Drumm’s accountancy body expulsion just the start
Ten years after Anglo, Chartered Accountants Ireland begins cull of membership book
David Drumm: a year into a six-year prison sentence
It’s taken almost a decade, but Chartered Accountants Ireland’s (CAI) investigations into a number of members on matters relating to Anglo Irish Bank – stalled for years as criminal cases took precedence – are finally delivering.
Former Anglo chief executive David Drumm was expelled as a CAI member on Wednesday and fined €15,000 for being involved in the bank’s receipt of €7.2 billion of fake deposits from Irish Life & Permanent (IL&P) in September 2008 to make the ailing bank look more healthy than it was, and, months earlier, masterminding a deal to provide a group of clients €450 million to buy stock in the bank.
The CAI’s conduct committee took a pragmatic approach in making its case, focusing on those two sets of transactions, which had already been established by a criminal court last year to have been fraudulent.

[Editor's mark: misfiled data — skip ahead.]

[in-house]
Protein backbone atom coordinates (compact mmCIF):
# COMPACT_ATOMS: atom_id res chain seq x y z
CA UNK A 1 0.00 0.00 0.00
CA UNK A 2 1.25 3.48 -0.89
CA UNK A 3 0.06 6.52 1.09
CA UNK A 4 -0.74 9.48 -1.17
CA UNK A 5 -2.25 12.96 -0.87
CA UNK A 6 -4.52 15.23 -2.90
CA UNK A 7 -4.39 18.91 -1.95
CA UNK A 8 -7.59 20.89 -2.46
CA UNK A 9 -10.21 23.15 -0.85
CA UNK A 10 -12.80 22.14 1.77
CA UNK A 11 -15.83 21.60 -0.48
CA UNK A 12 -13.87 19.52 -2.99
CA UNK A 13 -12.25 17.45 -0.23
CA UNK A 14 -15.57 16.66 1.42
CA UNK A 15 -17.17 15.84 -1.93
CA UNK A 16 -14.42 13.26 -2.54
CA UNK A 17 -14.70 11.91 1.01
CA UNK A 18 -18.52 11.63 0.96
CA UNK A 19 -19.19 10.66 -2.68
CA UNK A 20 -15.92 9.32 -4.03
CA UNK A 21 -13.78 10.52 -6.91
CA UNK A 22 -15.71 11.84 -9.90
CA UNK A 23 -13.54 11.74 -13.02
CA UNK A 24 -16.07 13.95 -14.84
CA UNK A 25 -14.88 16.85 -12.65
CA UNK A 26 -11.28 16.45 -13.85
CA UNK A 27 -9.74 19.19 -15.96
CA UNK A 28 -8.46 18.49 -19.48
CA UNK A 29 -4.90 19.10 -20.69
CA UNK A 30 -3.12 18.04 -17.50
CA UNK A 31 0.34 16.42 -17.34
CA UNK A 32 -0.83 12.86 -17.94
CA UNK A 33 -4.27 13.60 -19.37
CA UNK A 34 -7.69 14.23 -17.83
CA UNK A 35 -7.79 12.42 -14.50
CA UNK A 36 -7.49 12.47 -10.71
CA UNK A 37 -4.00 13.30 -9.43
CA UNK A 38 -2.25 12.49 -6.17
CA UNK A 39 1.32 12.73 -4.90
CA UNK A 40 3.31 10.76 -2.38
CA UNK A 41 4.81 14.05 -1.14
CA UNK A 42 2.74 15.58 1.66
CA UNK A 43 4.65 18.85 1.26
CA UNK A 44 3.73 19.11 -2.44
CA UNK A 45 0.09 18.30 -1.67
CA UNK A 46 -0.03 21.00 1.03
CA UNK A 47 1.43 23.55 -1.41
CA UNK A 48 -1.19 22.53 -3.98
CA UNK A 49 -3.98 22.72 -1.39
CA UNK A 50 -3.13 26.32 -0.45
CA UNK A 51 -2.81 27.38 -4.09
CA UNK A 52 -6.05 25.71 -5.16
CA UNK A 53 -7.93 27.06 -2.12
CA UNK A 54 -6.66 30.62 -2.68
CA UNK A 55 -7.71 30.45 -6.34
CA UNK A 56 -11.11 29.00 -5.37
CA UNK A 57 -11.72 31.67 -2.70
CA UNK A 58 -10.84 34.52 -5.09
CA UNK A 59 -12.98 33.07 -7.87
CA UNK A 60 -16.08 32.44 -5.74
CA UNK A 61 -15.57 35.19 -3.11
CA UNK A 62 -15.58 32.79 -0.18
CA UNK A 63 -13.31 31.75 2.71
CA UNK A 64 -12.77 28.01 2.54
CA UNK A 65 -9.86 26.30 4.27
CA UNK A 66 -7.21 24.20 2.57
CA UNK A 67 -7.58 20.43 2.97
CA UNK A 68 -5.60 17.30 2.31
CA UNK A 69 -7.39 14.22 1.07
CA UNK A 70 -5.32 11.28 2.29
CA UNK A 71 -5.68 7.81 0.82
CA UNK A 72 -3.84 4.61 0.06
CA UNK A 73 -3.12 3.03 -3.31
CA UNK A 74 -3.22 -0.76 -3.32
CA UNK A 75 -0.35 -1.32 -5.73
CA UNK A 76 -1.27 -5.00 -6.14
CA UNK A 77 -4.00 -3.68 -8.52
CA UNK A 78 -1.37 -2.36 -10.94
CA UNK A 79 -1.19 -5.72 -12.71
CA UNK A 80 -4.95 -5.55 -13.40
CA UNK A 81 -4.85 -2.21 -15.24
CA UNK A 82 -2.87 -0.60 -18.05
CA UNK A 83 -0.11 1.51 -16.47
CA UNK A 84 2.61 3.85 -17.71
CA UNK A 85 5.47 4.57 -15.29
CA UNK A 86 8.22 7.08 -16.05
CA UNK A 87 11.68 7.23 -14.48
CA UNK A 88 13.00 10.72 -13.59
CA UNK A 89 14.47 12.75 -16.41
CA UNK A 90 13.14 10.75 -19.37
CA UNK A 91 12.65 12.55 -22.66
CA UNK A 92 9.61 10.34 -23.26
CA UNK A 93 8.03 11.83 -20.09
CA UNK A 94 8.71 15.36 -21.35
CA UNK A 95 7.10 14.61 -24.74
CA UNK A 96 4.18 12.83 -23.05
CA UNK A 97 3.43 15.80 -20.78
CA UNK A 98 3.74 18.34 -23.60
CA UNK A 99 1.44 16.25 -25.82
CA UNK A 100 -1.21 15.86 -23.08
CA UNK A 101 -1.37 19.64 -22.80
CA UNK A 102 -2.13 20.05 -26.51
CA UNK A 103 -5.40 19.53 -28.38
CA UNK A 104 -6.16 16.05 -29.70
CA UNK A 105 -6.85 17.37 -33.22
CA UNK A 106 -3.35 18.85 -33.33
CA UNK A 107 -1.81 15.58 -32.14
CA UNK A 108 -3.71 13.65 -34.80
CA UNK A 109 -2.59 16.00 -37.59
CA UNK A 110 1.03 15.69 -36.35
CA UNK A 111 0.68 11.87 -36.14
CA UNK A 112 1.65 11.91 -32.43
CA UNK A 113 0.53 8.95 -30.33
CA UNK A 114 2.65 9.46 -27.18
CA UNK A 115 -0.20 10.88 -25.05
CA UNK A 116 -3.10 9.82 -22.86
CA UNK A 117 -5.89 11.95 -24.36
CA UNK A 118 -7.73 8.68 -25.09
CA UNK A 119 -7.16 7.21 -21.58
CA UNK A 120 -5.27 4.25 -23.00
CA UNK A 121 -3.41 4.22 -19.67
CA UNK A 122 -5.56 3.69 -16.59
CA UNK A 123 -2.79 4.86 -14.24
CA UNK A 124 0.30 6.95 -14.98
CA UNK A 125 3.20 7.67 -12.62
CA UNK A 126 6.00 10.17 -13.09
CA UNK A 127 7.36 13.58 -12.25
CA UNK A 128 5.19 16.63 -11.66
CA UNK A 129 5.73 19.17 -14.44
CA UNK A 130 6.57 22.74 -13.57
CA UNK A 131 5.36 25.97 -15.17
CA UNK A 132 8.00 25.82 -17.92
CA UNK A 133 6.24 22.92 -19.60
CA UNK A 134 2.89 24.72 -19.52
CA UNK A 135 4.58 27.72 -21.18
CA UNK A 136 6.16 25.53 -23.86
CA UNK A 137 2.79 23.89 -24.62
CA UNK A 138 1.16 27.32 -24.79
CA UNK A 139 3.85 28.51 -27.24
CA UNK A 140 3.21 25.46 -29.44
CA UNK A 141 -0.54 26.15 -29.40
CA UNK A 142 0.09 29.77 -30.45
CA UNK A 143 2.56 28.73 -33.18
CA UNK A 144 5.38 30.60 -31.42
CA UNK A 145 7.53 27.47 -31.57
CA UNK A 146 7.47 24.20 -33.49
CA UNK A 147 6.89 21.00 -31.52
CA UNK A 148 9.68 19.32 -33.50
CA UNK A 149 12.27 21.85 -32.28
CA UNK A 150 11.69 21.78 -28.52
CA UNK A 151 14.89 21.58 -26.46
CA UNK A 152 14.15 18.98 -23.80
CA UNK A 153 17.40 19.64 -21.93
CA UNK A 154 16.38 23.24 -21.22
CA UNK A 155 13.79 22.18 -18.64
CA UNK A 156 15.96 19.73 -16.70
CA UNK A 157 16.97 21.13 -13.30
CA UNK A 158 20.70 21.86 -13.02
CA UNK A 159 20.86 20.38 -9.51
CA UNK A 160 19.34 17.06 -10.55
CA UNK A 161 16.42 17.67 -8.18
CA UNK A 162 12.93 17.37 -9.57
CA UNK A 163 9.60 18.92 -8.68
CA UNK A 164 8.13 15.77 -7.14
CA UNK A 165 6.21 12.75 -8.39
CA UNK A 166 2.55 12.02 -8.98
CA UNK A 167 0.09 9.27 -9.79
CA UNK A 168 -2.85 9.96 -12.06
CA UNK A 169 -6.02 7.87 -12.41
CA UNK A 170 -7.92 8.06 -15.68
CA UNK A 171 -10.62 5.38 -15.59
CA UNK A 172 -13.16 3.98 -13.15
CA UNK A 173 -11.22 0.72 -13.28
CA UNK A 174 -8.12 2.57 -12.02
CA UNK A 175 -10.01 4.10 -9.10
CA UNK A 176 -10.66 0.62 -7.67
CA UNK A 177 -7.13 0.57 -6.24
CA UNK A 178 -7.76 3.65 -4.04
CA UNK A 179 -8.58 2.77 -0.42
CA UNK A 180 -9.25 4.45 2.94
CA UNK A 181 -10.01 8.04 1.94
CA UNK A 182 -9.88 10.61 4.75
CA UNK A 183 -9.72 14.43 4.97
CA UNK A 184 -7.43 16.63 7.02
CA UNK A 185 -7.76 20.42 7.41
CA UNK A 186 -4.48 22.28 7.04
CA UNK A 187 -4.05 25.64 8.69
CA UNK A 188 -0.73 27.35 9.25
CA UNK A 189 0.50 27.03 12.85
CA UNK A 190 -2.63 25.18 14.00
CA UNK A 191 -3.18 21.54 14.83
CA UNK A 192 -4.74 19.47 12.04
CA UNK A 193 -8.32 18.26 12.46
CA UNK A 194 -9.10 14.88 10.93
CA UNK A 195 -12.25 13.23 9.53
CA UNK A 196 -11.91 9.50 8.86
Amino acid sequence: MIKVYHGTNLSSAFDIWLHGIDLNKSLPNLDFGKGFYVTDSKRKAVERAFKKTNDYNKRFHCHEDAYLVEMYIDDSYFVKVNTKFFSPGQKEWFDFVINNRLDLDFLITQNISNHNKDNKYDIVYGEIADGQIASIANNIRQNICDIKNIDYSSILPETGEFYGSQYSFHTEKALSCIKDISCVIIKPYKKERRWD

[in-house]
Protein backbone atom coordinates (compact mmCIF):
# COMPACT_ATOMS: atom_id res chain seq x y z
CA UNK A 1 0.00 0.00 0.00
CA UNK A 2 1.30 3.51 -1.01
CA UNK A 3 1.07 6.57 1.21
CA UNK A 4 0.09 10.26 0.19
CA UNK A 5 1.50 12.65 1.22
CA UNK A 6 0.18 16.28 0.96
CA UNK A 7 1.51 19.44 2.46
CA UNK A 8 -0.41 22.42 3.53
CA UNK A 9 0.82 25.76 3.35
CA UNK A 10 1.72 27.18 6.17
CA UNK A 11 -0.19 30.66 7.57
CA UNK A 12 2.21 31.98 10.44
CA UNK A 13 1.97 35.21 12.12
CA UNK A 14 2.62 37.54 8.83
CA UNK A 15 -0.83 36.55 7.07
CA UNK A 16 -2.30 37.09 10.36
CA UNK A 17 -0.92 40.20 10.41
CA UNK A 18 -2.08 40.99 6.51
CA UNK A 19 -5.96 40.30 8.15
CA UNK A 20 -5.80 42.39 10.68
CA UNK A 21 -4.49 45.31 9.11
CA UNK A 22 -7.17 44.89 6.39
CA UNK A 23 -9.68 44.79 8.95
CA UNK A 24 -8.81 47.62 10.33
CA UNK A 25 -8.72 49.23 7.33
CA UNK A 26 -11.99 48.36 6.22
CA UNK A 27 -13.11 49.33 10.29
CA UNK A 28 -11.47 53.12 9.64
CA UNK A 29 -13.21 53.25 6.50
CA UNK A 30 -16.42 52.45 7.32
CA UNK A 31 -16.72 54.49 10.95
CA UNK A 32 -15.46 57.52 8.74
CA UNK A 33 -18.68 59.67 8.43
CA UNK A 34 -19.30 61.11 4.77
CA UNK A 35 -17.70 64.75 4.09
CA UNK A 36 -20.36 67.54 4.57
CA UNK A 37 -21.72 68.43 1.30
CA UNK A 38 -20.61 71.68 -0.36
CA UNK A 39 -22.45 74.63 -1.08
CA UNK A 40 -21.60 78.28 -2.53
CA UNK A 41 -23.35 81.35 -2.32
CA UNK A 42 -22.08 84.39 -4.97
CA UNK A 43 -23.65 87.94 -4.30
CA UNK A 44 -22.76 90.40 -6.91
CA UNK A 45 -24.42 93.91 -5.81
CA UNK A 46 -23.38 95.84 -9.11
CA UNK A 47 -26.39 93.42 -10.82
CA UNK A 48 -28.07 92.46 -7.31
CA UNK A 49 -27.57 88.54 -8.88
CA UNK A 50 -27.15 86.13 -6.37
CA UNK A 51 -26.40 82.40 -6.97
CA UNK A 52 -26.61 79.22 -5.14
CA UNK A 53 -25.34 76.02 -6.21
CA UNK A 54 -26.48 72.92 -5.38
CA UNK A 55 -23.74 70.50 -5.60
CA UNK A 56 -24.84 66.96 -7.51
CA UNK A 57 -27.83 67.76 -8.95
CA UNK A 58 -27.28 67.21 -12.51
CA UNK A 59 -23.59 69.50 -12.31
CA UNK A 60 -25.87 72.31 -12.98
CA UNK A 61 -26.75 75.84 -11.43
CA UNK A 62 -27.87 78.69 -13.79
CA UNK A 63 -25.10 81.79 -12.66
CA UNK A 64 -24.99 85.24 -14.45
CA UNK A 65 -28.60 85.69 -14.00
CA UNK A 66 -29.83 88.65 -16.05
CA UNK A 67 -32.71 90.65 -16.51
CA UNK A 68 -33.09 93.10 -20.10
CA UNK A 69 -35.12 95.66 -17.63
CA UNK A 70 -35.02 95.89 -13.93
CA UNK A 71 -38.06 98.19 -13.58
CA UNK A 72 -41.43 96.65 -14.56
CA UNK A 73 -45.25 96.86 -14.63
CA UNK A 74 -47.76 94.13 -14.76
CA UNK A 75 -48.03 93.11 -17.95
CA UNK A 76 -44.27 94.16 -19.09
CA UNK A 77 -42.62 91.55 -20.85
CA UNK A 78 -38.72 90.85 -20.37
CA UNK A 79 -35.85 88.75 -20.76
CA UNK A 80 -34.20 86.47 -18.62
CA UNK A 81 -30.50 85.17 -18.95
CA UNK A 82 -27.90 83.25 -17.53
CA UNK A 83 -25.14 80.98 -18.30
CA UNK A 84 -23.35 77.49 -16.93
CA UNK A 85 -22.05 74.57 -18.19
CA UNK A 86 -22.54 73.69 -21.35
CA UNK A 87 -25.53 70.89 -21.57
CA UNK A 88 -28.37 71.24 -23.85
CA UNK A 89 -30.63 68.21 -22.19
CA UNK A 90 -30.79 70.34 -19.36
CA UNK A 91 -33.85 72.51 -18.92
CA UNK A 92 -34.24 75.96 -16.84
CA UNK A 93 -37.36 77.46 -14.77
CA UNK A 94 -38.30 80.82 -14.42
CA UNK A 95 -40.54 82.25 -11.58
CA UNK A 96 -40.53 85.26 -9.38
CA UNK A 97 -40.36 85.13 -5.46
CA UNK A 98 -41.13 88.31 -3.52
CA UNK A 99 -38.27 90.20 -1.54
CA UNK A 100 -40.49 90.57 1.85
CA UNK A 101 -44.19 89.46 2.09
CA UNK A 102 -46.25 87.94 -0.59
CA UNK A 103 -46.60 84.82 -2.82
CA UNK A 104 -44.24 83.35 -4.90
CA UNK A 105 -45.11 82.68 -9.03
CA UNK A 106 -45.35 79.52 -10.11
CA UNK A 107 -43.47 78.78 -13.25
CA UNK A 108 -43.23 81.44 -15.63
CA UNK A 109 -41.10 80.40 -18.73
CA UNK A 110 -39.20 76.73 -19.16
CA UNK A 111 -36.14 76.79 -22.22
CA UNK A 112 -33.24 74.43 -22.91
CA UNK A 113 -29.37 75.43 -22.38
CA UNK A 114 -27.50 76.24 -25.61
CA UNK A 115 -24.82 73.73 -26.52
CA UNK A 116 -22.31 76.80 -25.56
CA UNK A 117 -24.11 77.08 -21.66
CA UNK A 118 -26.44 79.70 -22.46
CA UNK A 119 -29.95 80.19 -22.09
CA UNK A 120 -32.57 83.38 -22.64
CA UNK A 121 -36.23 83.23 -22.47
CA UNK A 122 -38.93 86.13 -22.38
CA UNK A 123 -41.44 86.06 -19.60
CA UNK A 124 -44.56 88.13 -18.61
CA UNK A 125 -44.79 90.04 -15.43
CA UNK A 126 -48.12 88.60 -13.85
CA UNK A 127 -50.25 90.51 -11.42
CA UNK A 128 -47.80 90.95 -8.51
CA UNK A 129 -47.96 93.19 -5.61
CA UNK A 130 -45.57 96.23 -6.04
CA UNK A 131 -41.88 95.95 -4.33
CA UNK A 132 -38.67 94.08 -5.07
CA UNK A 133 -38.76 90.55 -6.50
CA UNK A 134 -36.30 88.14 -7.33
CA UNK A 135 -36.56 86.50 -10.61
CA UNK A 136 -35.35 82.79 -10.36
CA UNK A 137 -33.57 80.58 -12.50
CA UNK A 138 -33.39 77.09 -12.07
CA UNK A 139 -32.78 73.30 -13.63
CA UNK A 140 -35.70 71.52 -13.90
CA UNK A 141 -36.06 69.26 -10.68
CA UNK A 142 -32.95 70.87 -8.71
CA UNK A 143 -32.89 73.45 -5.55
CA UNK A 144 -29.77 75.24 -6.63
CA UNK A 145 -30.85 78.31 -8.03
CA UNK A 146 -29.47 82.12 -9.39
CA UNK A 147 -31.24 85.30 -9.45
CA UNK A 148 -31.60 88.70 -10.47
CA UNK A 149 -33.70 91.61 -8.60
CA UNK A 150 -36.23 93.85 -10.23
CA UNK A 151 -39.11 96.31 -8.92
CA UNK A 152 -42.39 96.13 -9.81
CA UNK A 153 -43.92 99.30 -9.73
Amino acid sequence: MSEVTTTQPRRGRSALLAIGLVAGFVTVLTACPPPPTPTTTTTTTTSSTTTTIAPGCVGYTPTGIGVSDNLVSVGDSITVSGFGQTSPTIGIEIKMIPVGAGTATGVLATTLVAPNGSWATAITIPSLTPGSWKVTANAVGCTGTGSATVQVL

An original case outlined in 2010 included three other issues, including Drumm’s role in relation to former Anglo chairman Seán FitzPatrick’s habit of moving his bank borrowings off balance sheet at the end of accounting periods. By dropping the three other strands, the CAI has saved time and money.
In Drumm’s absence – he’s a year into a six-year prison sentence – his solicitor Michael Staines said that the €450 million loan came about after Anglo faced an “absolute existential crisis” when it emerged in 2007 that businessman Seán Quinn’s family had built up a clandestine 27 per cent stake in Anglo.
The stake needed to be unwound in 2008 as the banking crisis set in. Regulators had been well aware of the loans, and the “green jersey agenda” that led to the IL&P deposits. But that didn’t protect Drumm.
Drumm’s case is only one of five initiated following the crash. The conduct committee is still looking into the actions of Fitzpatrick, one-time Anglo finance director Willie McAteer, former IL&P finance director Peter Fitzpatrick and Anglo’s pre-crash auditors EY. All remain open, according to a CAI spokeswoman. The ghost of Anglo continues to linger.